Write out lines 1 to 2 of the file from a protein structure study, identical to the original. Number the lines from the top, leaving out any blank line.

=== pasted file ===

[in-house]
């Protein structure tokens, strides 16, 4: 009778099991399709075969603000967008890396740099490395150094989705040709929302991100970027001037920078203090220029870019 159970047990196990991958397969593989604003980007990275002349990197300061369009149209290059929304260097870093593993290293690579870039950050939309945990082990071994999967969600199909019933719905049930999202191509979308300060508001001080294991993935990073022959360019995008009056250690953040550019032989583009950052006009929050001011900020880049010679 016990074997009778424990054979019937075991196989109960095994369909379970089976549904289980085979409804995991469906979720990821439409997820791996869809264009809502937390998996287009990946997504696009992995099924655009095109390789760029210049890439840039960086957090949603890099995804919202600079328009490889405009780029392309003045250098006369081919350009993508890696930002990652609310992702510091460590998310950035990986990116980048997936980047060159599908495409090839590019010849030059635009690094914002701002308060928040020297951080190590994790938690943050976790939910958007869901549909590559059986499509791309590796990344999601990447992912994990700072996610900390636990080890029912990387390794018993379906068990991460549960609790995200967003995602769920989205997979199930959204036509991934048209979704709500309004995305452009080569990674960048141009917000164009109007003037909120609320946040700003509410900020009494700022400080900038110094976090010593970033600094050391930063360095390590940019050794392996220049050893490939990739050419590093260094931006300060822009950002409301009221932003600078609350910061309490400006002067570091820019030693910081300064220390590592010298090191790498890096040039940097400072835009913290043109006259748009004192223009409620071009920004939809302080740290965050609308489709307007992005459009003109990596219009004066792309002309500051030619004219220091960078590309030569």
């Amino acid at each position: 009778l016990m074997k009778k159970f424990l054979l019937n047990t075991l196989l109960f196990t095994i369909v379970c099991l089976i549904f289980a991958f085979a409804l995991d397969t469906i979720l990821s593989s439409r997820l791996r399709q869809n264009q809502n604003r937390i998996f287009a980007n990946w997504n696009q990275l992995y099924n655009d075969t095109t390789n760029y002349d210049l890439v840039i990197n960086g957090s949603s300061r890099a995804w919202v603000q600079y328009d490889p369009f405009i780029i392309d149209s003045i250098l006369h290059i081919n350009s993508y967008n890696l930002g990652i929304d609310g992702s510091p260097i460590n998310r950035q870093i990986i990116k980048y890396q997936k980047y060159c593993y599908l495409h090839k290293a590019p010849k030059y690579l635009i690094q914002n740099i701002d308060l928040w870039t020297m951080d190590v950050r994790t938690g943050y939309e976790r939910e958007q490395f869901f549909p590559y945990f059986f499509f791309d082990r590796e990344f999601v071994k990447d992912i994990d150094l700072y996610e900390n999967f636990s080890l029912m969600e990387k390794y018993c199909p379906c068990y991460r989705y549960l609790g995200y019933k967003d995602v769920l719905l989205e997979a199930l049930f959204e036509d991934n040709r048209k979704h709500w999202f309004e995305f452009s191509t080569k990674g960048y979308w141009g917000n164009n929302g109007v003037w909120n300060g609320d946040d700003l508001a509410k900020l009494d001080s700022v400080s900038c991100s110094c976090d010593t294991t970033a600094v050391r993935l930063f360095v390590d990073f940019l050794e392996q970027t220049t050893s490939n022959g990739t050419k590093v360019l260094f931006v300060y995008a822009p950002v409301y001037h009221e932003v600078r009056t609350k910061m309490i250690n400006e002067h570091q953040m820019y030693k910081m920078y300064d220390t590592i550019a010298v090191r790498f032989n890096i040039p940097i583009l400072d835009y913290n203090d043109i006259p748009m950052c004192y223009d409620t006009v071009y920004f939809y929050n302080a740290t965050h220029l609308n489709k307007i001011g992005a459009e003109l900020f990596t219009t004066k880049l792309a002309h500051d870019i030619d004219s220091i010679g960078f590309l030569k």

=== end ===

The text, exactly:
[in-house]
């Protein structure tokens, strides 16, 4: 009778099991399709075969603000967008890396740099490395150094989705040709929302991100970027001037920078203090220029870019 159970047990196990991958397969593989604003980007990275002349990197300061369009149209290059929304260097870093593993290293690579870039950050939309945990082990071994999967969600199909019933719905049930999202191509979308300060508001001080294991993935990073022959360019995008009056250690953040550019032989583009950052006009929050001011900020880049010679 016990074997009778424990054979019937075991196989109960095994369909379970089976549904289980085979409804995991469906979720990821439409997820791996869809264009809502937390998996287009990946997504696009992995099924655009095109390789760029210049890439840039960086957090949603890099995804919202600079328009490889405009780029392309003045250098006369081919350009993508890696930002990652609310992702510091460590998310950035990986990116980048997936980047060159599908495409090839590019010849030059635009690094914002701002308060928040020297951080190590994790938690943050976790939910958007869901549909590559059986499509791309590796990344999601990447992912994990700072996610900390636990080890029912990387390794018993379906068990991460549960609790995200967003995602769920989205997979199930959204036509991934048209979704709500309004995305452009080569990674960048141009917000164009109007003037909120609320946040700003509410900020009494700022400080900038110094976090010593970033600094050391930063360095390590940019050794392996220049050893490939990739050419590093260094931006300060822009950002409301009221932003600078609350910061309490400006002067570091820019030693910081300064220390590592010298090191790498890096040039940097400072835009913290043109006259748009004192223009409620071009920004939809302080740290965050609308489709307007992005459009003109990596219009004066792309002309500051030619004219220091960078590309030569």